Don't obsess about Mrs. O'Leary's cow or subprime threats, focus on your own balance sheet, how is it protected, what kind of margin of safety have you built into it. Margin of safety is a central concept in engineering. Where can you learn how to get a margin of safety for your system? Engineers know that you study failures - APT and a zillion other threats SQL Injection, CSRF and so on give us a rich library of failures to learn from. People run their businesses and lives on these networked computer systems and the systems are failing. Stay in ignorance or learn and build something better?
I vote for investing more time in your subjects, objects, sessions and transactions - building safety and survivability into these assets. This means in some cases that ctrl-alt-del is required.
Think of a typical web facing enterprise app transaction, starting with identity - username/password is ludicrous (but infosec blames the user for getting phished), the same scheme we started with in 1993 (when we were running brochure websites) and this is what we use to make all our authentication and authorization decisions on. Not only that the Subject AND the Object AND the SECRET are ALL stored on the server side, anyone see a problem with that? Dynamite and detonator in the same truck anyone?
What happens after this weak authentication process? The server typically/eventually calls to some messaging system like MQ, performs authorization WITHOUT authentication because it "trusts" the server in the DMZ, all its content, anyone else on its internal network, and all the identity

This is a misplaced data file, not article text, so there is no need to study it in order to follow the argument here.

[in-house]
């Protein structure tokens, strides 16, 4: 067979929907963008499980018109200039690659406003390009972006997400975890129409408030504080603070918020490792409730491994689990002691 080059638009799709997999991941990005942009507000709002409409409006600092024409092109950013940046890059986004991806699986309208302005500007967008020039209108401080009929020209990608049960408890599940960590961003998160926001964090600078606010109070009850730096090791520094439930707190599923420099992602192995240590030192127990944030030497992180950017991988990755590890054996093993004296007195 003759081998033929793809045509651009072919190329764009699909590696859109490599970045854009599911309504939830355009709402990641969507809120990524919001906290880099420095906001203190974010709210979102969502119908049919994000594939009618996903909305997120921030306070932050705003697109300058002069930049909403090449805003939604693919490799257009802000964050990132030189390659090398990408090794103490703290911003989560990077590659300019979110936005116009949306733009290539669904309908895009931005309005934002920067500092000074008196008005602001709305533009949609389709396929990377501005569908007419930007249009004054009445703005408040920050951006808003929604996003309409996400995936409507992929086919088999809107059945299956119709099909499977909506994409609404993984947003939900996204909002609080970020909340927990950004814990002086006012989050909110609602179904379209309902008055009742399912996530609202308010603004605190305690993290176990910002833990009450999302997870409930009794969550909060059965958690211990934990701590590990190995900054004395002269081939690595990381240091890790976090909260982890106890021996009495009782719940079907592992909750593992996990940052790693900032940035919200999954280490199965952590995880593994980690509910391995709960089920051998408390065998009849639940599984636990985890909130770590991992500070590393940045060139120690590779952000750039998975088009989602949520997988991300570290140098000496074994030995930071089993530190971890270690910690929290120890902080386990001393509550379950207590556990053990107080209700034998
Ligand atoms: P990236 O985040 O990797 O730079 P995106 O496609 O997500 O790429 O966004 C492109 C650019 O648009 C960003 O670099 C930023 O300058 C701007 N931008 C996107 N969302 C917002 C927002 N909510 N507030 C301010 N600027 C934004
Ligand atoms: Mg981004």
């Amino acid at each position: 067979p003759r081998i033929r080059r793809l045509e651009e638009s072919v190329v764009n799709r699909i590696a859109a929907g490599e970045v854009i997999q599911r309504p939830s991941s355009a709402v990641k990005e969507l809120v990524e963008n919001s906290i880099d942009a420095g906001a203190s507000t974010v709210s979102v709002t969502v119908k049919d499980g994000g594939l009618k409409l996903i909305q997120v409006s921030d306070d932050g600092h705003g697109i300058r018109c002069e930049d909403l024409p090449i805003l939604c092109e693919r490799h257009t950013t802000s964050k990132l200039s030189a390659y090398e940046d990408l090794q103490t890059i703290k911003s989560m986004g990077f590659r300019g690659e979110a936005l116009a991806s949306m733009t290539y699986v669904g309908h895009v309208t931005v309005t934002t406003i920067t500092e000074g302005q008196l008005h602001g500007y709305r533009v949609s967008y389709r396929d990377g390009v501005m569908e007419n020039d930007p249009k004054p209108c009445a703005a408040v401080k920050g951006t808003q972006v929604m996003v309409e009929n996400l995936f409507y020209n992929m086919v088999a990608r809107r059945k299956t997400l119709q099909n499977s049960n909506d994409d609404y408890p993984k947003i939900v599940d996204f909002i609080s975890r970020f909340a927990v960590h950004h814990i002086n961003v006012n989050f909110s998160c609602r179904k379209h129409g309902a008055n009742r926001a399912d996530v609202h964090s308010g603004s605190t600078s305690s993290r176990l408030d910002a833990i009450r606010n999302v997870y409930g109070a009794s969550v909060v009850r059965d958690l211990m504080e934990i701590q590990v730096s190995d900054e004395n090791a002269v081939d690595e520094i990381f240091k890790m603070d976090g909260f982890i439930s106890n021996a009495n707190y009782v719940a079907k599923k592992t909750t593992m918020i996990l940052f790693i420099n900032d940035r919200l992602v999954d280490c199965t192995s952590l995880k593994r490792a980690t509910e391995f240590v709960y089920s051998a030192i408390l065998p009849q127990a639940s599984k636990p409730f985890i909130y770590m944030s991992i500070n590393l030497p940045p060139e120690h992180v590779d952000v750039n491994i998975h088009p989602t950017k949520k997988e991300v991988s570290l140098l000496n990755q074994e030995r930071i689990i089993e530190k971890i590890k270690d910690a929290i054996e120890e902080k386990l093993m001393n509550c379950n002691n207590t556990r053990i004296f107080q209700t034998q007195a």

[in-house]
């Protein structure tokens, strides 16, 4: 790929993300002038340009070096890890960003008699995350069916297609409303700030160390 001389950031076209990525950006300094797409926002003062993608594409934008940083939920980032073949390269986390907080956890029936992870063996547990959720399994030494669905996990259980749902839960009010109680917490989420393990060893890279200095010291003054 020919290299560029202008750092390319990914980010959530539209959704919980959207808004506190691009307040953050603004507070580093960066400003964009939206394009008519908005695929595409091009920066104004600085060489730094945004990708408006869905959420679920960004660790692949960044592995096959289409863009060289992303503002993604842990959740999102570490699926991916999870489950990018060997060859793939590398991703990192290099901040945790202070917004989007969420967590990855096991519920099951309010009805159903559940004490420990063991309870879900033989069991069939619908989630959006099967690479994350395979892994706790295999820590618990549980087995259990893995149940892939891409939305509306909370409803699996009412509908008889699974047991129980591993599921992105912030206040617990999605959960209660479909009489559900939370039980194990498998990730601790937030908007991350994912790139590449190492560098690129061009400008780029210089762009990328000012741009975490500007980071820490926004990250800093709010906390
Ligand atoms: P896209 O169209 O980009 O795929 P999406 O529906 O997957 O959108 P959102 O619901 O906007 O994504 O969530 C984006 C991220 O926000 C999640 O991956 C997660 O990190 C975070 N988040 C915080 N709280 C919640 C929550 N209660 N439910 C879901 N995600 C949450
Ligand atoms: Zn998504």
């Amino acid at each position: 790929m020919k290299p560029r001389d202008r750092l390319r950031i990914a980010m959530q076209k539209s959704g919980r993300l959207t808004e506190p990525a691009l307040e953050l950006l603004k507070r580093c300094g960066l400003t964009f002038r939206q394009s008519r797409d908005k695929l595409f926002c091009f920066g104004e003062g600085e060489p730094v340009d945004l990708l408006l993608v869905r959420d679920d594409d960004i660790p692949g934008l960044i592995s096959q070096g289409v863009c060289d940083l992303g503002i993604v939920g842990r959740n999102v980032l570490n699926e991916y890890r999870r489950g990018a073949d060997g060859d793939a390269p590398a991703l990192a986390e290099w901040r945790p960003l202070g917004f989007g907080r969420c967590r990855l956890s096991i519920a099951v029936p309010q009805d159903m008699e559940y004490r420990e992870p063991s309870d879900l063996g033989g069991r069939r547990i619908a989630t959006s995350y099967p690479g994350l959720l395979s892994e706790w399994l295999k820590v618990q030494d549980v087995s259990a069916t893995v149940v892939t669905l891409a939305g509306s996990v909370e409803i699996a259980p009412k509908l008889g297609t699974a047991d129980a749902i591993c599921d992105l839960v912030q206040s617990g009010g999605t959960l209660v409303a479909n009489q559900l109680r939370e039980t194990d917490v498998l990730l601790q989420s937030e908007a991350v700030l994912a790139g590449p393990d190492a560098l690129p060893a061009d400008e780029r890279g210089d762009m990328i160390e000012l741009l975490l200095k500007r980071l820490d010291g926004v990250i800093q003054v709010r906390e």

Then MQ posts the message to a mainframe which (of course) "trusts" MQ and executes some transaction on (presumably) the user's behalf.
Does this seem like something you would design for the web? Or does it sound like a mainframe computing back end built to operate in a high trust environment in say 1973 and then someone hacked a little username/password protected web server on the front end?
I have not even mentioned secure coding yet, its design, a broken design. It was a fine quick and dirty 1999 architecture but why would anyone think such a model could succeed over the long haul? When I go to the beach with my kids and we build a sand castle, it looks great but then a wave comes and clears it out, I don't run around screaming and blaming APT. If I am serious I don't build sand castles.
So let's replay that transaction from an identity margin of safety perspective, here are some things we need:
- Better authentication protocols - there are a number out there SAML, Information Cards to name two - infosec needs to engineer them into systems
- Way to propagate verifiable identity in the transaction - proxy, delegate, emissary, federation, and/or impersonation across domains and namespaces
- Way to provide integration security - protect messages and channels from spoofing, replay, and other threats - based on policy not based on what zone they supposedly run in
- Way to create, manage and enforce security policy on objects and sessions
- Way to write human-readable audit logs of the transactional events
Above is not a complete list but it is a completely different way from how security is often approached, there's no reason to accept an incremental improvement in security design. The design that's being incrementally improved is outmoded, threats are just the agent that show how easy that is - as Herb Stein said "anything that can't go on forever, won't". This should be a wakeup call for infosec as to the limits of an incremental evolutionary approach and where a new beginning is required. Don't hit the snooze bar, instead of reading "Building with Straw Level 301" let's do Brick Building 101, we'll come out better in the long run.